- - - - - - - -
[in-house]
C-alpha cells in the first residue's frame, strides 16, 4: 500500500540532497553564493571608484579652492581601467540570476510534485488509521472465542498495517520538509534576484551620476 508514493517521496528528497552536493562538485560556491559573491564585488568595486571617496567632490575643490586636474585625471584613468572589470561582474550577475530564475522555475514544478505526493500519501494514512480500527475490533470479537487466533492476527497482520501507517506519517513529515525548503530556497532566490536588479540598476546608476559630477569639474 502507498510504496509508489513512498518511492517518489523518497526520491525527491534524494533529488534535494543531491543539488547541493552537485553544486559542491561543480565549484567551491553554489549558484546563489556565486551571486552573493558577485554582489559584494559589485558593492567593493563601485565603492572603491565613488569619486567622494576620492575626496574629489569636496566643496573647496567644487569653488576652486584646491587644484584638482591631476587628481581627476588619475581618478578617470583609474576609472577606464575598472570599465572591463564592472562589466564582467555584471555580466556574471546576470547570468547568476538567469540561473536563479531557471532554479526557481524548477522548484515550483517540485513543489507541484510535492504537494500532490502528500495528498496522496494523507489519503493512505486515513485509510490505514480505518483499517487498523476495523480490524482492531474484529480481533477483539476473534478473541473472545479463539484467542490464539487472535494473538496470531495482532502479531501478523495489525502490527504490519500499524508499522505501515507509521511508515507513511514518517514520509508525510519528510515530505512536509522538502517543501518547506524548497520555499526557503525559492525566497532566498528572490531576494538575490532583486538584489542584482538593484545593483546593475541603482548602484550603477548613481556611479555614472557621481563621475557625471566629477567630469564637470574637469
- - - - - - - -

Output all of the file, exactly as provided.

[in-house]
C-alpha cells in the first residue's frame, strides 16, 4: 500500500540532497553564493571608484579652492581601467540570476510534485488509521472465542498495517520538509534576484551620476 508514493517521496528528497552536493562538485560556491559573491564585488568595486571617496567632490575643490586636474585625471584613468572589470561582474550577475530564475522555475514544478505526493500519501494514512480500527475490533470479537487466533492476527497482520501507517506519517513529515525548503530556497532566490536588479540598476546608476559630477569639474 502507498510504496509508489513512498518511492517518489523518497526520491525527491534524494533529488534535494543531491543539488547541493552537485553544486559542491561543480565549484567551491553554489549558484546563489556565486551571486552573493558577485554582489559584494559589485558593492567593493563601485565603492572603491565613488569619486567622494576620492575626496574629489569636496566643496573647496567644487569653488576652486584646491587644484584638482591631476587628481581627476588619475581618478578617470583609474576609472577606464575598472570599465572591463564592472562589466564582467555584471555580466556574471546576470547570468547568476538567469540561473536563479531557471532554479526557481524548477522548484515550483517540485513543489507541484510535492504537494500532490502528500495528498496522496494523507489519503493512505486515513485509510490505514480505518483499517487498523476495523480490524482492531474484529480481533477483539476473534478473541473472545479463539484467542490464539487472535494473538496470531495482532502479531501478523495489525502490527504490519500499524508499522505501515507509521511508515507513511514518517514520509508525510519528510515530505512536509522538502517543501518547506524548497520555499526557503525559492525566497532566498528572490531576494538575490532583486538584489542584482538593484545593483546593475541603482548602484550603477548613481556611479555614472557621481563621475557625471566629477567630469564637470574637469